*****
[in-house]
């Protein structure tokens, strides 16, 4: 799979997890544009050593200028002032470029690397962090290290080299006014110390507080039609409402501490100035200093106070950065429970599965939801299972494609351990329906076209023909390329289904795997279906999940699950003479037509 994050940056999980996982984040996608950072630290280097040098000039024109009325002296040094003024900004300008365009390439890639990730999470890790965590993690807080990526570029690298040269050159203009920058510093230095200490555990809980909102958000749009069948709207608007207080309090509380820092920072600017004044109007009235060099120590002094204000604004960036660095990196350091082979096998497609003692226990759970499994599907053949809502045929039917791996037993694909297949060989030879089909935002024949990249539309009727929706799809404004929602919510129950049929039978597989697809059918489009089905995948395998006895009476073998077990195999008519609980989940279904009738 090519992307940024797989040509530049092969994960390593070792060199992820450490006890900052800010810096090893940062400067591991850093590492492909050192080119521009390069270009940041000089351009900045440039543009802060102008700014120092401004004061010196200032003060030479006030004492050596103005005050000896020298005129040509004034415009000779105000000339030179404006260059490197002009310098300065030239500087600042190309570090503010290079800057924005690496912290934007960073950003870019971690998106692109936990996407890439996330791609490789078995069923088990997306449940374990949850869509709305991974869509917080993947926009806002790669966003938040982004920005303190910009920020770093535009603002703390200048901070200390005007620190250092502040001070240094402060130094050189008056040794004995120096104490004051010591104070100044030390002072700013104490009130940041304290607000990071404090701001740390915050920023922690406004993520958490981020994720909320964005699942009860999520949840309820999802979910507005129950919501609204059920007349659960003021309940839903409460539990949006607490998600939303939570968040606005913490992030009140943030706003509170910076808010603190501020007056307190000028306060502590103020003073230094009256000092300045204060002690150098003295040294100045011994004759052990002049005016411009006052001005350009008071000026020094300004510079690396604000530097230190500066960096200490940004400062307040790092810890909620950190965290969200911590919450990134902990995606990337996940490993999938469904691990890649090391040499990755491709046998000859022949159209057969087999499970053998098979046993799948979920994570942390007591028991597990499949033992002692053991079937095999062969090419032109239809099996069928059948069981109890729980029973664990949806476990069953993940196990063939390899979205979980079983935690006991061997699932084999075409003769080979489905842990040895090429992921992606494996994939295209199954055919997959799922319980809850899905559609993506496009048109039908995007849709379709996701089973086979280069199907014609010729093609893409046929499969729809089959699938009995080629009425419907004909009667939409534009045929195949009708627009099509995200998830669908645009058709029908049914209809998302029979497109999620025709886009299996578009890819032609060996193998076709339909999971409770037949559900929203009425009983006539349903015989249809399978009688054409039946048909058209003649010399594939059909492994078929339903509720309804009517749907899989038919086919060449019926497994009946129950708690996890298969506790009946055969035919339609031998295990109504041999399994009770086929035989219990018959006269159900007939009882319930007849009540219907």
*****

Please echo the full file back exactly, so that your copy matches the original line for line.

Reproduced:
[in-house]
């Protein structure tokens, strides 16, 4: 799979997890544009050593200028002032470029690397962090290290080299006014110390507080039609409402501490100035200093106070950065429970599965939801299972494609351990329906076209023909390329289904795997279906999940699950003479037509 994050940056999980996982984040996608950072630290280097040098000039024109009325002296040094003024900004300008365009390439890639990730999470890790965590993690807080990526570029690298040269050159203009920058510093230095200490555990809980909102958000749009069948709207608007207080309090509380820092920072600017004044109007009235060099120590002094204000604004960036660095990196350091082979096998497609003692226990759970499994599907053949809502045929039917791996037993694909297949060989030879089909935002024949990249539309009727929706799809404004929602919510129950049929039978597989697809059918489009089905995948395998006895009476073998077990195999008519609980989940279904009738 090519992307940024797989040509530049092969994960390593070792060199992820450490006890900052800010810096090893940062400067591991850093590492492909050192080119521009390069270009940041000089351009900045440039543009802060102008700014120092401004004061010196200032003060030479006030004492050596103005005050000896020298005129040509004034415009000779105000000339030179404006260059490197002009310098300065030239500087600042190309570090503010290079800057924005690496912290934007960073950003870019971690998106692109936990996407890439996330791609490789078995069923088990997306449940374990949850869509709305991974869509917080993947926009806002790669966003938040982004920005303190910009920020770093535009603002703390200048901070200390005007620190250092502040001070240094402060130094050189008056040794004995120096104490004051010591104070100044030390002072700013104490009130940041304290607000990071404090701001740390915050920023922690406004993520958490981020994720909320964005699942009860999520949840309820999802979910507005129950919501609204059920007349659960003021309940839903409460539990949006607490998600939303939570968040606005913490992030009140943030706003509170910076808010603190501020007056307190000028306060502590103020003073230094009256000092300045204060002690150098003295040294100045011994004759052990002049005016411009006052001005350009008071000026020094300004510079690396604000530097230190500066960096200490940004400062307040790092810890909620950190965290969200911590919450990134902990995606990337996940490993999938469904691990890649090391040499990755491709046998000859022949159209057969087999499970053998098979046993799948979920994570942390007591028991597990499949033992002692053991079937095999062969090419032109239809099996069928059948069981109890729980029973664990949806476990069953993940196990063939390899979205979980079983935690006991061997699932084999075409003769080979489905842990040895090429992921992606494996994939295209199954055919997959799922319980809850899905559609993506496009048109039908995007849709379709996701089973086979280069199907014609010729093609893409046929499969729809089959699938009995080629009425419907004909009667939409534009045929195949009708627009099509995200998830669908645009058709029908049914209809998302029979497109999620025709886009299996578009890819032609060996193998076709339909999971409770037949559900929203009425009983006539349903015989249809399978009688054409039946048909058209003649010399594939059909492994078929339903509720309804009517749907899989038919086919060449019926497994009946129950708690996890298969506790009946055969035919339609031998295990109504041999399994009770086929035989219990018959006269159900007939009882319930007849009540219907």